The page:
Sexy Heroes in "Watchmen"
|Dr. Manhattan in "Watchmen."|
This one is a hit. I really liked "Watchmen." It had me right from the amazing opening credits, which set up an alternate (and more violent) universe in which a 1950's research scientist, played by Billy Crudup, was accidentally turned into "Dr. Manhattan," a blue being with virtually unlimited powers over time and space. He associates with the Watchmen, an underground organization of vigilantes who are all, well, special. However, there's one other super being around to mess things up for everyone, including the Watchmen: one Richard Milhous Nixon (Robert Wisden, who deserved higher billing), who in this dimension managed to avoid Watergate and used Dr. Manhattan to win the Vietnam war and get elected President five (!) times.
|Hail to the Chief in "Watchmen." Hey, easy with the nose!|
The story is confusing at first. I haven't read the comic, so I had trouble understanding everything until all the threads came together towards the middle, by which time everything was clear. A second viewing was merited and proved to be a lot more fun than the first, getting all the allusions and associations that later proved important. I realize that fanboys and fangirls will not think there was nearly enough depth in this film to cover the entire Watchmen oevure, but believe me, there is more than enough to confuse someone who goes in cold.
|The jail scene is a must-see episode in "Watchmen."|
There is some controversy about the nudity of Dr. Manhattan, who basically walks around naked, but I didn't find it much of an issue. Essentially, he is another being, like an animal or something like that, so seeing him naked wasn't offensive. It certainly wasn't in any way sexual. I don't think anyone will find it particularly enticing, either (if you do, I'm afraid you're weird). The graphics are superb, and the plot about nuclear confrontation kept my interest.
|Somebody is looking very sexy in "Watchmen," I'll let you figure out who....|
The main story (there are extensive flashbacks, but interestingly, no flash forwards unless you count the very end) is set in 1985, during Nixon's fifth term, so there are numerous (mostly weak, but sometimes spot on) portrayals of 1970s and 1980s celebrities like Lee Iacocca (Walter Addison), Patrick Buchanan (James M. Connor), Henry Kissinger (Frank Novak) and the like.
Standouts are Jackie Earle Haley as the sinister Rorschach, Jeffrey Dean Walker as the Rambo-like The Comedian, and Matthew Goode as Ozymandias, the smartest man on Earth (which he manages to prove at the end of the film). There is a twist ending that, if anyone reveals it to you before you see the film, you should string them up, then shoot them.
|Whoever designed Malin Akerman's costume for "Watchmen" deserved the Nobel Prize for something or other.|
But for most viewers, the real draw is the women. The female characters definitely are attractive. Malin Akerman never looked so good! She occasionally wears this sexy latex outfit that really suits her. Unfortunately, her character is undeveloped otherwise (and ONLY otherwise) and at times annoyingly talky, but that part of the Malin Akerman character sure seems genuine. There were more sex scenes than I was expecting, but they could have been better. Snyder and the screenwriters manage to make all sorts of droll and telling observations about events of the 1960s through 1980s, perhaps the most telling being the one at the very end about Ronald Reagan that shows our reality would puzzle the inhabitants of the "Watchmen" universe as much as theirs puzzles us.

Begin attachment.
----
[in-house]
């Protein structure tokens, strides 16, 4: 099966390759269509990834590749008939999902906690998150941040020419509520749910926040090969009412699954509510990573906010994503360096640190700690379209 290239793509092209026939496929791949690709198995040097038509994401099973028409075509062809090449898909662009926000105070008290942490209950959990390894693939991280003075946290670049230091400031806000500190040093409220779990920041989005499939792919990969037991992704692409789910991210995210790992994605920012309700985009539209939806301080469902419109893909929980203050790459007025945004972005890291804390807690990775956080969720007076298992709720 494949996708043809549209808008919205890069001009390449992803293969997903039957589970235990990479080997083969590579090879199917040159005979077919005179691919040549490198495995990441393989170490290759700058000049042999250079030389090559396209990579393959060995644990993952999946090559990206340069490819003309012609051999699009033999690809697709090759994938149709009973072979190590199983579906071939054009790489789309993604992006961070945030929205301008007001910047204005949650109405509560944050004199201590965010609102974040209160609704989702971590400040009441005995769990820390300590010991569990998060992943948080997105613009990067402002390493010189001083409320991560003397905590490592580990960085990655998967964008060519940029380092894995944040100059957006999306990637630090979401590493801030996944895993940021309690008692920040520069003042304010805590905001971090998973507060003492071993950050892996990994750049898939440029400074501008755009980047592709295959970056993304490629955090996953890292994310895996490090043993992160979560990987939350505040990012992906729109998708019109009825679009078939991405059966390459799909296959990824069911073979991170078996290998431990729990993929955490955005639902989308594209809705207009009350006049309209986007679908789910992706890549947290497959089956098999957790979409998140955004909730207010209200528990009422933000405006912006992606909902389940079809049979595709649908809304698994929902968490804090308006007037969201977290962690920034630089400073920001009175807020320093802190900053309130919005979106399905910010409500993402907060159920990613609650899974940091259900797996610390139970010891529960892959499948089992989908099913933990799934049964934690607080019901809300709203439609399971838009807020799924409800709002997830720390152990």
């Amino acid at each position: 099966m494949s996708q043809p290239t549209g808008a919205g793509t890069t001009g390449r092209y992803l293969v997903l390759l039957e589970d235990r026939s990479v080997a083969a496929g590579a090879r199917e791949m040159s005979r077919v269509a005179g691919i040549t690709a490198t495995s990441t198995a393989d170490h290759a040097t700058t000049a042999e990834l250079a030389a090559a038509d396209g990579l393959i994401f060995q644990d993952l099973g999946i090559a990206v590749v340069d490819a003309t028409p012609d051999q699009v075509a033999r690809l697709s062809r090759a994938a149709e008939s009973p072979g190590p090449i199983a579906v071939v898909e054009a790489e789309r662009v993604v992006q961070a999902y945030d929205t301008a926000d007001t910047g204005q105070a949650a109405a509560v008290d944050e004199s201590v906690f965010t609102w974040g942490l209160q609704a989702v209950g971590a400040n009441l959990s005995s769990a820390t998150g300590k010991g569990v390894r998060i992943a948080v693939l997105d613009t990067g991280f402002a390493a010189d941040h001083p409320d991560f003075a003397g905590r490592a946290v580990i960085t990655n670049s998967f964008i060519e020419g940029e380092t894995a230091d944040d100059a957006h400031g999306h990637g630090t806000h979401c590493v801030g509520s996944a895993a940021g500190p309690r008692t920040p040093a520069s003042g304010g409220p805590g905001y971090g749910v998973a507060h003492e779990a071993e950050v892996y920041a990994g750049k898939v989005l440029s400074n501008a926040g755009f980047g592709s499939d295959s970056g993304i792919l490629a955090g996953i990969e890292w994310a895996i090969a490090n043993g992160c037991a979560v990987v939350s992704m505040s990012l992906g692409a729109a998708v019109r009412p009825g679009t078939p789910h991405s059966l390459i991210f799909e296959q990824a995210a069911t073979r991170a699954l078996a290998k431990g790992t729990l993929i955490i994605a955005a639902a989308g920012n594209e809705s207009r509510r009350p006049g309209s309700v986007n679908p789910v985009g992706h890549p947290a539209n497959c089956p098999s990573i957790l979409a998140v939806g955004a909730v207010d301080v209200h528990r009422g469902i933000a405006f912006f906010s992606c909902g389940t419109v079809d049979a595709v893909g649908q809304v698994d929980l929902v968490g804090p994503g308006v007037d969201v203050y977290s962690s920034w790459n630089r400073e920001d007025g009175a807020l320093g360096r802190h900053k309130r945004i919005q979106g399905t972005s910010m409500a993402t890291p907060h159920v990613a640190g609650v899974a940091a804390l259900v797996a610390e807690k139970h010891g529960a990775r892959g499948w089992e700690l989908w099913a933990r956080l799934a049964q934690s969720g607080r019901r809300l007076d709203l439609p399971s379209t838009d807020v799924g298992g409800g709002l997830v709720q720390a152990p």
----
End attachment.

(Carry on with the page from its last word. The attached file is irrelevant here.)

|"Don't mess with the guy who wears sunglasses at night...." Reading the headlines in "Watchmen" is half the fun.|
Personally, I think the "Watchmen" world is pretty cool. Richard Nixon was a GREAT American PATRIOT and SHOULD have been elected five times - no, make that an even half dozen. And I really don't care whether anybody agrees with me on that. I don't care what Alan Moore or Dave Gibbons, who did the graphic novel, or screenwriters David Hayter and Alex Tse intended. Perhaps they thought of it all as pure satire and wanted to skewer Nixon, who knows. The portrayal of Nixon here is rich, though it makes him out to be much more of a mad bomber than he actually was (Indira Ghandi was the real... Oh, never mind). Of course, his lines here are taken from actual comments that he made, including the caustic one about the "Harvard elite." I like this movie for any number of reasons, but making Nixon the heavy raises it right to a ten. Go ahead, bucko, hate me for that, but that characterization kept me happy throughout.
|"I've got my cat moves" in "Watchmen."|
I recommend this film if you want an exciting couple of hours that will also get you thinking about the recent past and why it turned out the way it did. "Watchmen" also serves as a nice trip down memory lane for some of us, and the '70s music by the likes of KC and the Sunshine Band positively rocks.
After you watch "Watchmen," you will never hear "I'm Your Boogie Man," by KC and the Sunshine Band the same way. If you've seen the film, you know what I mean.